I wanted to be a Disney animator when I was younger. I could draw from memory many of the main characters from the early movies. This turned me on to comic books and graphic novels, and when I was in early high school I came into contact with Graffiti Art for the first time. I saw this design on the art folder of an older friend, a skateboarder who I was hanging out with. He showed me that it was actually his name written in crazy letters that he had come up with. Black permanent marker on a cardboard folder, that was the first Graffiti I ever came into contact with. He showed me pictures of European Graffiti writing, everything from DAIMs 3D to CAN 2s retro phat characters and chunky perspective. I became devoted to studying those images.

Remi (the older kid) had a girlfriend, Mel, who had travelled overseas and brought back snap shots of Graffiti she had seen. She gave them to me and I had them on my walls in my room at home for years and years until the day I moved out and got my own place. Mel was also a skater and part of a crew that was a major influence on me and my early connection with hip hop and punk culture.

I was from a small town up the north coast called Empangeni. I went home one weekend, walked to the shopping centre on a saturday, bought a can of black paint and sweated and shook my way through my first “piece”, a dodgy daytime outline that said BONE, the name of a character from a book my dad had bought me for my birthday. BONE was a lost kid who ran away from home trying to find his dad, hooking up with a Rasta, eventually ending up in Jamaica and finding himself before setting off into the sunset as a teenage sailor. The most interesting thing about the book was the authors name, IAIN. It was the first time I had seen my name spelt the same way, the Scottish way. After many years spent explaining the correct spelling of my name to everyone from adults to kids it felt cool to see that someone else had the same spelling, and also that he had written such a cool book. So I started writing BONE.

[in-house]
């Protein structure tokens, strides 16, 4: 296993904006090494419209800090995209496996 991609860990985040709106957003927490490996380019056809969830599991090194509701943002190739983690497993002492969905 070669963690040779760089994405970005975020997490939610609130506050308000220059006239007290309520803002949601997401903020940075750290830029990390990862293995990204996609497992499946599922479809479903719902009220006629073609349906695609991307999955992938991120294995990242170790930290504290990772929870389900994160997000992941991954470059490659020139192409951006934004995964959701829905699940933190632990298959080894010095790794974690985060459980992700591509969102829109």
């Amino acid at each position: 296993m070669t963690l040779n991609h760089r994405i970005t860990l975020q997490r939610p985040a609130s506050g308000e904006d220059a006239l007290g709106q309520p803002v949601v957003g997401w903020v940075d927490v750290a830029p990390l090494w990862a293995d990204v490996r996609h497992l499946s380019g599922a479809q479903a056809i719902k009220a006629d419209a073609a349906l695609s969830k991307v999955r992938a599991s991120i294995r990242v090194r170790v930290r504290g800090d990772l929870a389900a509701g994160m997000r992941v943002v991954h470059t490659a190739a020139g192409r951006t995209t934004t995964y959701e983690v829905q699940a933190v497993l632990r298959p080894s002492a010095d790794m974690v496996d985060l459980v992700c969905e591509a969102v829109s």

I was never much into letters or style writing. My ambitions as an animator and cartoonist had me leaning more towards characters when I painted and years later, when I moved to Durban and matriculated and started University studies, I linked up with a group of writers and my character style began to play a part in the prominence of my crew as the first Durban all elements crew, writing rapping and breaking. That was the WHAT KIND? Crew, the crew that would go on to form the foundation of the Bling Free Park Jams, a once a month meeting space for heads outside of the mainstream club scene, a tribute to the original park jams of the late 70s and early 80s New York hip hop scene. The crew would eventually melt apart, with writers leaving and beefing and starting new crews and going solo and eventually manifesting into the old school Durban writers, the heads in a much bigger scene with incredible talent and energy coming through from new generations of Graffiti writers straight out of “Poison City”.

These days I am constantly amazed and inspired by the work of artists from my own town and I love looking back through old photos at the foundation years and believing I played a part in setting the stage for some serious skill to shine. In my time I have written different names, played with different styles and painted plenty, eventually ending up here and now, a professional mural artist with cans as his main medium. I wrote a track on my first solo album with the line “I know where I’m gonna be in twenty years time / still on the mic kicking old man rhymes / or still by the wall with a can in hand…”. I wrote that line 5 or 6 years ago. 15 to go.



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